In its 2014 Annual Report, Performance of the Defense Acquisition System,[i] the Department of Defense (DoD) states “Competition is the single best way to motivate contractors to provide the best value”. Frank Kendall, Under Secretary of Defense for Acquisition, Technology and Logistics (AT&L), reiterated that view in his August memo on actions to improve DoD competition.[ii]
The defense department correctly asserts that competition is a powerful tool for achieving cost effective acquisition. It knows also that competition can encourage research and innovation; new services, products and uses; and increase quality, reliability and performance from suppliers. But these benefits depend on a market sufficiently appealing to attract more than one bidder.
Competition is a critical strategy in DoD’s draft Better Buying Power 3.0 (BBP)[iii] as it has been in each iteration. DoD sets strategic goals for competition, but consistently fails to achieve them. Competition rates have declined from 63% in 2008, to 57% in 2012.[iv] National Defense magazine observed “It is not unusual to see dozens of contractor representatives turn up at an ‘industry day’ to hear about a new opportunity. But after the actual solicitation is published, very few might end up submitting bids”.[v]
Kendall attributes the decline primarily to decreasing defense budgets and fewer competitive opportunities, but it is more clearly DoD’s own acquisition policies that too often fail to attract bidders. The Defense Business Board (DBB) observed that “DoD lacks sufficient understanding of business operating models and drivers of innovation.”[vi] DoD consistently fails to appreciate the connection between policy, DoD buyer behavior, and results. Predictably, competition rates continue to fall.
DoD’s approach continues to be self-centered – focusing on internal metrics, and establishing and enforcing policy. DoD’s mantra for competition fails to consider RAND’s conclusion that “In some cases (especially in the procurement of major systems where the nonrecurring cost is large), it may be less costly for the government to forgo competition and to rely on a single supplier.”[vii] Competition takes time, and since in the defense acquisition monopsony, government is the only important buyer, and usually must fund the development of all potential entries in a competition, it is not at all clear that competition saves money when nonrecurring costs are high or production runs are low. Even so, competition can serve other objectives such as keeping critical design teams and research in place to ensure a healthy industrial base, and a viable pool for future critical acquisition needs.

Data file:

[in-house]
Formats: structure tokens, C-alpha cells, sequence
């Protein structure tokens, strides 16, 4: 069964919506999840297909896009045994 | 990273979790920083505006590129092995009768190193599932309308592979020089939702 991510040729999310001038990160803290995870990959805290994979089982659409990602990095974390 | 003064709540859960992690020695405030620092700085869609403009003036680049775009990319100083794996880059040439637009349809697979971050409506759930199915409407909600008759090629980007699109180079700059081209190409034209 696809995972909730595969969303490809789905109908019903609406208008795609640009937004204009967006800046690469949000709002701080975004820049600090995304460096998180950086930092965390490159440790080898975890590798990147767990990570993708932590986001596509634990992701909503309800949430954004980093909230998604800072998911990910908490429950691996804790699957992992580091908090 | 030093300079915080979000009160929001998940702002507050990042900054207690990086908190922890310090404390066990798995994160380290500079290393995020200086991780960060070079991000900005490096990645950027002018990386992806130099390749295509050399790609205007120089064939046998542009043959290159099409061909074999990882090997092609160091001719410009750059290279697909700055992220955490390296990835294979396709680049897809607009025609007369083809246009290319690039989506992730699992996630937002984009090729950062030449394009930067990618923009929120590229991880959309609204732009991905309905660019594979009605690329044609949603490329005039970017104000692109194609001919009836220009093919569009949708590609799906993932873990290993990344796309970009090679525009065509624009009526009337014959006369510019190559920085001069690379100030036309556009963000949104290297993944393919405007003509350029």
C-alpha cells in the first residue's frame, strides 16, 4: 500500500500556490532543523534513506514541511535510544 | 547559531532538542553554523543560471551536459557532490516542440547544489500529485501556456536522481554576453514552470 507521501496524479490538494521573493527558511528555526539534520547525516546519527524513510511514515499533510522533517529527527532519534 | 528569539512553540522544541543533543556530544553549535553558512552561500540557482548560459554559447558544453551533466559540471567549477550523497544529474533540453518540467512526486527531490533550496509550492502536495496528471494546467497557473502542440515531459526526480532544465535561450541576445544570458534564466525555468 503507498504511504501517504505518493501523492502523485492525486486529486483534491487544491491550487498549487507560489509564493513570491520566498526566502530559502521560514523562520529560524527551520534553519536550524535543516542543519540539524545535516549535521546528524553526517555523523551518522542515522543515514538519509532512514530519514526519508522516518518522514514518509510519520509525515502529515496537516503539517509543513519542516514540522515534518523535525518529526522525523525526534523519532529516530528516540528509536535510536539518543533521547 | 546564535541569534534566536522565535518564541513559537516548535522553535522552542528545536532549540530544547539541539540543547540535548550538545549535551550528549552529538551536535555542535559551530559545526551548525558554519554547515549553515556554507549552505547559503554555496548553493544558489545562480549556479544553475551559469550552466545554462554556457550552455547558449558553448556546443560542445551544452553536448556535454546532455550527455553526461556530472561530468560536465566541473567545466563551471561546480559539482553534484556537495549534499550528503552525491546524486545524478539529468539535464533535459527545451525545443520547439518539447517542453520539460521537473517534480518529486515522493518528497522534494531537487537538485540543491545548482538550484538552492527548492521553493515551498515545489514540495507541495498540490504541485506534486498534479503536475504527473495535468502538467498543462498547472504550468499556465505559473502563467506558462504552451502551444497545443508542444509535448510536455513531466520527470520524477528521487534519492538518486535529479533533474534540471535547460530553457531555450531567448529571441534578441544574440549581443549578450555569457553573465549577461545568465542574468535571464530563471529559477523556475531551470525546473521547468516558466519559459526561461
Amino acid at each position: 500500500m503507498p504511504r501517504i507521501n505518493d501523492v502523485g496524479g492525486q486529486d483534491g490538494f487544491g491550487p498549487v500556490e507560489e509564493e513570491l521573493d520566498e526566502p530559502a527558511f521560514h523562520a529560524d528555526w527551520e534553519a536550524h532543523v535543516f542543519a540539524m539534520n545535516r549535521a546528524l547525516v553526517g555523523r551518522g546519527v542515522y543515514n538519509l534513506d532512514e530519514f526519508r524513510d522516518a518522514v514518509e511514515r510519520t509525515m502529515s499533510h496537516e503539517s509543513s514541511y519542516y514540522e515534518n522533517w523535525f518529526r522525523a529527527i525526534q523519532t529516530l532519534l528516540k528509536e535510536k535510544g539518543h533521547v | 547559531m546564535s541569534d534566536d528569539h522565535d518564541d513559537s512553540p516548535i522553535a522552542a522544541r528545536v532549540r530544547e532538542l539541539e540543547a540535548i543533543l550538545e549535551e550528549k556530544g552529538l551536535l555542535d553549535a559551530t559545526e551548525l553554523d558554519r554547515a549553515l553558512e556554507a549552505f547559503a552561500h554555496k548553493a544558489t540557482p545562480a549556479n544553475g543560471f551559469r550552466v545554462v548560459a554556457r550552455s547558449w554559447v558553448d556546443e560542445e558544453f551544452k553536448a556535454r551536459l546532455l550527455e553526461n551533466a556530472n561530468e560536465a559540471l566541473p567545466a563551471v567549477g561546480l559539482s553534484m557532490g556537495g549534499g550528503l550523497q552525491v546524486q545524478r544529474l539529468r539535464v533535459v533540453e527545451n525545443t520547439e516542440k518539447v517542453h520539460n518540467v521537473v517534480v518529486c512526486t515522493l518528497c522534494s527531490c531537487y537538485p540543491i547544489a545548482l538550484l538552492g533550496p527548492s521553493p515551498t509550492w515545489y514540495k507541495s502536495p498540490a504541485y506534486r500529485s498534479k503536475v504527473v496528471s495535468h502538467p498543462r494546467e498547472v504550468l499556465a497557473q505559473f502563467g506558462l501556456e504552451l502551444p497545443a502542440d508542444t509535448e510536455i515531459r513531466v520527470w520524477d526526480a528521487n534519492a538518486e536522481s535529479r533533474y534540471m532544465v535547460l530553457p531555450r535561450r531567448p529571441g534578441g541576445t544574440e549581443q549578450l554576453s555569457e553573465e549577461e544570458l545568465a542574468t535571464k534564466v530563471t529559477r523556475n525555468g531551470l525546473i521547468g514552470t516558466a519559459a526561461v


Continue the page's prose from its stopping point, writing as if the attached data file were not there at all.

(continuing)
DoD’s mantra for competition violates its own fundamental principle that the “first responsibility of the acquisition workforce is to think.” Since the ultimate mission of acquisition is not achievement of a tertiary metric of debatable value, DoD must rethink competition as one of multiple tools available to equip DoD to effectively execute the defense of this country at the least possible cost in lives, time, and treasure.
[ii] Guidelines For Creating and Maintaining a Competitive Environment for Supplies and Services in the Department of Defense, Office of the Under Secretary of Defense for Acquisition, Technology, and Logistics, August 2014.
[v] Sandra Erwin, Pentagon Seeks New Suppliers, Looks to Become More Business-Friendly, National Defense Magazine September 7, 2014.
[vi] Innovation – Attracting and Retaining the Best of the Private Sector, Defense Business Board, July 2014.
[vii] Mark V. Arena and John Birkler, Determining When Competition Is a Reasonable Strategy for the Production Phase of Defense Acquisition, RAND Corporation, 2009.
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